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Timer, Op Amp, and Optoelectronic Circuits & Projects Paperback – February, 2004

ISBN-13: 978-0945053293 ISBN-10: 0945053290 Edition: 1st

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Timer, Op Amp, and Optoelectronic Circuits & Projects + Electronic Sensor Circuits & Projects, Volume III (Engineer's Mini Notebook) + Science  and Communication Circuits & Projects
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Product Details

  • Paperback: 128 pages
  • Publisher: Master Publishing, Inc.; 1 edition (February 2004)
  • Language: English
  • ISBN-10: 0945053290
  • ISBN-13: 978-0945053293
  • Product Dimensions: 8.2 x 5.2 x 0.3 inches
  • Shipping Weight: 6.4 ounces (View shipping rates and policies)
  • Average Customer Review: 4.6 out of 5 stars  See all reviews (37 customer reviews)
  • Amazon Best Sellers Rank: #70,812 in Books (See Top 100 in Books)

Editorial Reviews

About the Author

Forrest M. Mims, III, has written dozens of books, hundreds of articles, invented scientific devices, and travelled to the Amazon for NASA. He loves to share his knowledge with eager students!

Customer Reviews

4.6 out of 5 stars
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Good diagrams too.
Amazon Customer
Get one if you are into project electronics and would like some ideas to build on in the future.
CDP and his Amazon Habit of purchases! * !
All-in-all this is a good book for reference circuit design.
Adam

Most Helpful Customer Reviews

31 of 31 people found the following review helpful By calvinnme HALL OF FAMETOP 1000 REVIEWERVINE VOICE on December 5, 2005
Format: Paperback
I simply love this little book. Reading it has made me remember why I wanted to become an engineer in the first place - to build circuits that do cool and interesting tasks. You just don't see books like this anymore. Since the standardization of computing hardware, most engineering books are written at a very high level and do not have anything to say on circuitry that is readable by someone without a master's degree. That's where this book comes in. In less than 130 pages and for only $13 this book contains easy-to-read instructions on the construction of dozens of interesting yet simple circuits. The author even manages to make the 555-timer device, which is perhaps the simplest of all IC's, the centerpiece of dozens of interesting circuits. Each circuit requires only a page or two of information which includes complete schematic instructions and some notes on what the circuit does and why it is useful. Circuit assembly tips and pin-outs of IC's are included. I think what I liked best about this book was its section on optoelectronics. In simple language the author describes lenses and optical fibers, and then goes on to describe simple circuits that use the power of light to perform practical tasks. Since it is presented in "engineer's notebook" format, there is not much in the way of theory presented in this book. It is really good for students who are maybe thinking about a career path in engineering and would like to get a taste of what circuit design is about. However, even if you are a practicing engineer, I think that you will find the circuits in this little book both useful and entertaining. I highly recommend it.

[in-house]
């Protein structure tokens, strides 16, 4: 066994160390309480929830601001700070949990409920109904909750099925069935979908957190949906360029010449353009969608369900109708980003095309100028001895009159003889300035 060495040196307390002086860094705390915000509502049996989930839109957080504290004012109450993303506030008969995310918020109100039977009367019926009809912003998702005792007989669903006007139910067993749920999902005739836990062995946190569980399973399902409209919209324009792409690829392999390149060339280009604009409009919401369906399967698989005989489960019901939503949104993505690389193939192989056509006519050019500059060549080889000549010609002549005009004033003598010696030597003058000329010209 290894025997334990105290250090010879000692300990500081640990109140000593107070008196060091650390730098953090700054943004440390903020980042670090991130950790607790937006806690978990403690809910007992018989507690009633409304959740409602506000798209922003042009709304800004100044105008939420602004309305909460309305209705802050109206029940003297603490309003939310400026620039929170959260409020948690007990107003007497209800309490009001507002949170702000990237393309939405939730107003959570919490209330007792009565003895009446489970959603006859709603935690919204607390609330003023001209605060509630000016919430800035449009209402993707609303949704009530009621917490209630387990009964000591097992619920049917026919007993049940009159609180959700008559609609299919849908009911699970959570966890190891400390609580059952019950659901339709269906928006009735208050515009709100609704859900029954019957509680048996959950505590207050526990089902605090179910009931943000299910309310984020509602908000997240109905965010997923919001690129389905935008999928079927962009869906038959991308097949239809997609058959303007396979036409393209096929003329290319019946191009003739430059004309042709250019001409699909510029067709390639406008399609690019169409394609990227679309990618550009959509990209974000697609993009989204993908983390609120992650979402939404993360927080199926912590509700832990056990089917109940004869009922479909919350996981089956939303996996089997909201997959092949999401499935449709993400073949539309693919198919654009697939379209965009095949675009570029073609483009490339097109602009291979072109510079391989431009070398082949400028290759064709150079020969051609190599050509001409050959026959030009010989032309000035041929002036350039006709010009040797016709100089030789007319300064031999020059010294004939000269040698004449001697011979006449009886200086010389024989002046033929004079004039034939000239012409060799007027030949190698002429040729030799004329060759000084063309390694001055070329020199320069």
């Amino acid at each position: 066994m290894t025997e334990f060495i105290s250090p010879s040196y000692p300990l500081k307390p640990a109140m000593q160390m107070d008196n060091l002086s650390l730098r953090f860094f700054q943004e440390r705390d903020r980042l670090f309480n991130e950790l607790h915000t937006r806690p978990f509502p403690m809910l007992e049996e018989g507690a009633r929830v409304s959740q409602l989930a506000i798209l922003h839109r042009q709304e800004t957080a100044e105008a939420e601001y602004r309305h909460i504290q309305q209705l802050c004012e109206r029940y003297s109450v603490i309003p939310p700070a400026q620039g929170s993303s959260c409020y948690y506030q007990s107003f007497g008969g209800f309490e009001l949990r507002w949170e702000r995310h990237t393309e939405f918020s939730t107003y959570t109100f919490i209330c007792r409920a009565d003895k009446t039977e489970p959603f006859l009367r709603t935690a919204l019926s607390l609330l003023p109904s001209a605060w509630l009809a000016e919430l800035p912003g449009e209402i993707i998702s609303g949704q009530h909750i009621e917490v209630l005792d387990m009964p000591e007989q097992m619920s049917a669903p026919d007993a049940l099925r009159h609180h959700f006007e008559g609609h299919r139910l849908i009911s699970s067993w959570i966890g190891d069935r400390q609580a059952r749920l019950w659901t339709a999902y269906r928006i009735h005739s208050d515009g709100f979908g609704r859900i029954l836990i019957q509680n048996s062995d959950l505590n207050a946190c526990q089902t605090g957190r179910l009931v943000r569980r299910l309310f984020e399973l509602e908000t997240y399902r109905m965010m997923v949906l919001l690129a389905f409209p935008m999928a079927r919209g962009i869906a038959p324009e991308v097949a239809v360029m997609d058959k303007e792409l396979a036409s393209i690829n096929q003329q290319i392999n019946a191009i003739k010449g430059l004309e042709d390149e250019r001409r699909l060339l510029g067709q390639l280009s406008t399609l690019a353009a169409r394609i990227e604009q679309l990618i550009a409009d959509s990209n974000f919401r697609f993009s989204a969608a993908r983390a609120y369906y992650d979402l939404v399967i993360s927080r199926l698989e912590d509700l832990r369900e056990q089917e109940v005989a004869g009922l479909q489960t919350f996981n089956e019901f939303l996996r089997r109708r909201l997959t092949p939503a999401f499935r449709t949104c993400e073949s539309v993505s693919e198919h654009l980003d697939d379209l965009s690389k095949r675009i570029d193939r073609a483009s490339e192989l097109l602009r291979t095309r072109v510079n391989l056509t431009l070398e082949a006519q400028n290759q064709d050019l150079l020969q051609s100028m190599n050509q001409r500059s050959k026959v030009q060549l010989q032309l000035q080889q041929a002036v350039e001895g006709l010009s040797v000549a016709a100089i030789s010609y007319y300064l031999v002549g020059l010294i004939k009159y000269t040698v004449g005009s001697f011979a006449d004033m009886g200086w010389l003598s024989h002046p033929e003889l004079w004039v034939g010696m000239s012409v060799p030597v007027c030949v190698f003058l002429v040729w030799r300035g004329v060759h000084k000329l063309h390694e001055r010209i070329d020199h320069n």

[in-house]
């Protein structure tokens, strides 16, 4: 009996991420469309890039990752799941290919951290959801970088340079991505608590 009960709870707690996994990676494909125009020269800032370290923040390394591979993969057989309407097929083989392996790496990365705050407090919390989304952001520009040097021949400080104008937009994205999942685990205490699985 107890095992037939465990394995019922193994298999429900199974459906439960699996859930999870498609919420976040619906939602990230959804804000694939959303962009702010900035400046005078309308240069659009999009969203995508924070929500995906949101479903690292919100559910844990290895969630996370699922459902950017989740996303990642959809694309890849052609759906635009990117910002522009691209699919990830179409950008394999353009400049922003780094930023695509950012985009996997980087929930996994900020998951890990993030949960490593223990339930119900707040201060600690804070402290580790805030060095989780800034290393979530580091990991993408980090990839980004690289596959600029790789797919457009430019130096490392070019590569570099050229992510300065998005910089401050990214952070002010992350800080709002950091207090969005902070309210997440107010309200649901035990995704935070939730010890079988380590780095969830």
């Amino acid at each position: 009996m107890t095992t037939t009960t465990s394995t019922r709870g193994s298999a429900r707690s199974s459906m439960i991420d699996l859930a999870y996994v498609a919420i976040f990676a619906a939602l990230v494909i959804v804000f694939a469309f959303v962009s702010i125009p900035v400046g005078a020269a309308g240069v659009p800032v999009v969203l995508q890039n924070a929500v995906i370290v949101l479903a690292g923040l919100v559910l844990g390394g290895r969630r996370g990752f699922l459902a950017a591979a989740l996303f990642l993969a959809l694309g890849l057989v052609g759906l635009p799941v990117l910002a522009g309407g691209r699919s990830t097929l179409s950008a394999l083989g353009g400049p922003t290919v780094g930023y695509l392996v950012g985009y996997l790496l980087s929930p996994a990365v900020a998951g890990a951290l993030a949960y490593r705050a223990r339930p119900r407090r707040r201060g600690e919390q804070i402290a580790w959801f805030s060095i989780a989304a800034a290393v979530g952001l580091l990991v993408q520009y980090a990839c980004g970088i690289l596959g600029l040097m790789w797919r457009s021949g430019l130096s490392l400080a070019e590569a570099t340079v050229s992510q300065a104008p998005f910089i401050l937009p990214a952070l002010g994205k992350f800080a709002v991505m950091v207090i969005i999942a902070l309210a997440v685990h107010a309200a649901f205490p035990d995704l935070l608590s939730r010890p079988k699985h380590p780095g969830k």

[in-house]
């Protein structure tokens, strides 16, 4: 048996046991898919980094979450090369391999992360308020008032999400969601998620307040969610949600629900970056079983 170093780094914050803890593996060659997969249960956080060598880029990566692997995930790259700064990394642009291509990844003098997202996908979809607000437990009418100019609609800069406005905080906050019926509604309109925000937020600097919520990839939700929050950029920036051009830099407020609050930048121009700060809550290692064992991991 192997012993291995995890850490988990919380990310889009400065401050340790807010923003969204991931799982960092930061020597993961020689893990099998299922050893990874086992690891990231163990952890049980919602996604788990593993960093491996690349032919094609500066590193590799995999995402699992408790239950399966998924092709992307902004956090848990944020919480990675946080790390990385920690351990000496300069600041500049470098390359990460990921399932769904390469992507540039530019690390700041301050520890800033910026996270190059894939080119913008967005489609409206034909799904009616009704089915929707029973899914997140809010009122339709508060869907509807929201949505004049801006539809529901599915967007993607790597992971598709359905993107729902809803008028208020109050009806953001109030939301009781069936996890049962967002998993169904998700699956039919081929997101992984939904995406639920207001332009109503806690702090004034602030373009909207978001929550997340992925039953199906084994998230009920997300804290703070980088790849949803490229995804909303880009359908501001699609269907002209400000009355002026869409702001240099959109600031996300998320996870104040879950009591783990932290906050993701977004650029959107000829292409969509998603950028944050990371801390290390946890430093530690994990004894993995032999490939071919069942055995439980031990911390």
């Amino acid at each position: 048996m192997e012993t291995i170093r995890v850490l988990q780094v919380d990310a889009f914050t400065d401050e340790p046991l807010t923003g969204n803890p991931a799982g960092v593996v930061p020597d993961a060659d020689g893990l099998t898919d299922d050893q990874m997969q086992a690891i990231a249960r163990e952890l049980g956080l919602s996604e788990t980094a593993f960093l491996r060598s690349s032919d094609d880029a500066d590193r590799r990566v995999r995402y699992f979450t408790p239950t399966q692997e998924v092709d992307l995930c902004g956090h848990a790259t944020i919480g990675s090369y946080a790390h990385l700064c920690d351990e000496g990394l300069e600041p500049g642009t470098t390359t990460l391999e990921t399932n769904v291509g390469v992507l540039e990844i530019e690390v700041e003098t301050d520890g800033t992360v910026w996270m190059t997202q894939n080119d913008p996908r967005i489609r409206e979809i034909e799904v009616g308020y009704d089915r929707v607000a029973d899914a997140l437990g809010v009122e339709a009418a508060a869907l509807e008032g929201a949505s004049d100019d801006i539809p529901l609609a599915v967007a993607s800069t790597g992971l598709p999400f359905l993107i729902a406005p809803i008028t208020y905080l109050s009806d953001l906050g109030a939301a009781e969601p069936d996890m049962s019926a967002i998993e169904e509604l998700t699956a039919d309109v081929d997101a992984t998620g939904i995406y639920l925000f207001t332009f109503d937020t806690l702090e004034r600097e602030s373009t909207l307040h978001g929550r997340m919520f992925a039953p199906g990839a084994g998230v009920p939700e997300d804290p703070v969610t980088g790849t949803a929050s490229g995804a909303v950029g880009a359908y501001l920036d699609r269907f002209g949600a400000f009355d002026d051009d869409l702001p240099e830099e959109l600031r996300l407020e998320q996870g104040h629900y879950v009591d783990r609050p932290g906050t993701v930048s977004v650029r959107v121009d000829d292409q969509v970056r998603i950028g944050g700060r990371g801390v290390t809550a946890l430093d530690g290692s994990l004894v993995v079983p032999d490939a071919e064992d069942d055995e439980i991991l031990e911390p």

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16 of 19 people found the following review helpful By PeterB. on January 19, 2005
Format: Paperback Verified Purchase
It is unfortunate the info and backround presented in this book is missing from his 'Engineer's Notebook'. His books seem to always overlap some of the same circuits. Sometimes I feel the publisher has him thin out info to sell more titles. His 'Circuit Scrapbook' should have remained his scrapbook. It has typos, incomplete info and contradicts his other statements using the same IC's and circuits. As a result, some circuits do not work as described or not at all. I've purchased about all his books dating from 1980 so I feel I have a good perception of his work. Sometimes I feel I have paid twice for the same info/circuits because of this duplication. This book is a good one but should have been included in his 'Engineer's Notebook'
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4 of 4 people found the following review helpful By D. Appert on July 23, 2011
Format: Paperback Verified Purchase
This book is definitely for beginners. There's little or no theory but the explanations of how-to-do-it were useful. I think anyone could do the projects but I doubt they would learn much theory. They would however, learn some skills and terminology that could be useful as the novice grows in knowledge. I think this book has the potential of getting someone interested in electronics without any threatening math and theory to scare them away. If you are beyond beginners status in electronics this book has little to offer beyond what could be a few useful circuits. There is no explanation of how the circuits actually work but they do tell you what they are for.